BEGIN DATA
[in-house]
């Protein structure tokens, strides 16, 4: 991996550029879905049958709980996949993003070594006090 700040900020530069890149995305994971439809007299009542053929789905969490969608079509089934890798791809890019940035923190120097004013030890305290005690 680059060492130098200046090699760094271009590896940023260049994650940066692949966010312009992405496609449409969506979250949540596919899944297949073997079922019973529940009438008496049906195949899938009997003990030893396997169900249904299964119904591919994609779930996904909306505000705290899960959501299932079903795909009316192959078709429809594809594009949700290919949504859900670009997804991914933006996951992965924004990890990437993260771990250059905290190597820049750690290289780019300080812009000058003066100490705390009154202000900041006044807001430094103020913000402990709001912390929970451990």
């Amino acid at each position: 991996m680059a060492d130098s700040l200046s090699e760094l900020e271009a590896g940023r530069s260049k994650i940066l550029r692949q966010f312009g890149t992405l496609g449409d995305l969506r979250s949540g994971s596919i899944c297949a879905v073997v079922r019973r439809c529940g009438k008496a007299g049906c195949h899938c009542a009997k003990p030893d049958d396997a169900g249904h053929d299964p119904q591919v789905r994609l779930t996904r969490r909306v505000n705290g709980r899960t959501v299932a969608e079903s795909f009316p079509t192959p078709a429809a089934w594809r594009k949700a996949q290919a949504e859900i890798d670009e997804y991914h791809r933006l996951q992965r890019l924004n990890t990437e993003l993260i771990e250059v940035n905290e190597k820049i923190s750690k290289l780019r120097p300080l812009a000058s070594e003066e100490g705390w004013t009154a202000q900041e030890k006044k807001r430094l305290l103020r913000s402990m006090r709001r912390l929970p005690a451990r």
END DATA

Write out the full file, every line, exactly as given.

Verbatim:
[in-house]
């Protein structure tokens, strides 16, 4: 991996550029879905049958709980996949993003070594006090 700040900020530069890149995305994971439809007299009542053929789905969490969608079509089934890798791809890019940035923190120097004013030890305290005690 680059060492130098200046090699760094271009590896940023260049994650940066692949966010312009992405496609449409969506979250949540596919899944297949073997079922019973529940009438008496049906195949899938009997003990030893396997169900249904299964119904591919994609779930996904909306505000705290899960959501299932079903795909009316192959078709429809594809594009949700290919949504859900670009997804991914933006996951992965924004990890990437993260771990250059905290190597820049750690290289780019300080812009000058003066100490705390009154202000900041006044807001430094103020913000402990709001912390929970451990």
């Amino acid at each position: 991996m680059a060492d130098s700040l200046s090699e760094l900020e271009a590896g940023r530069s260049k994650i940066l550029r692949q966010f312009g890149t992405l496609g449409d995305l969506r979250s949540g994971s596919i899944c297949a879905v073997v079922r019973r439809c529940g009438k008496a007299g049906c195949h899938c009542a009997k003990p030893d049958d396997a169900g249904h053929d299964p119904q591919v789905r994609l779930t996904r969490r909306v505000n705290g709980r899960t959501v299932a969608e079903s795909f009316p079509t192959p078709a429809a089934w594809r594009k949700a996949q290919a949504e859900i890798d670009e997804y991914h791809r933006l996951q992965r890019l924004n990890t990437e993003l993260i771990e250059v940035n905290e190597k820049i923190s750690k290289l780019r120097p300080l812009a000058s070594e003066e100490g705390w004013t009154a202000q900041e030890k006044k807001r430094l305290l103020r913000s402990m006090r709001r912390l929970p005690a451990r």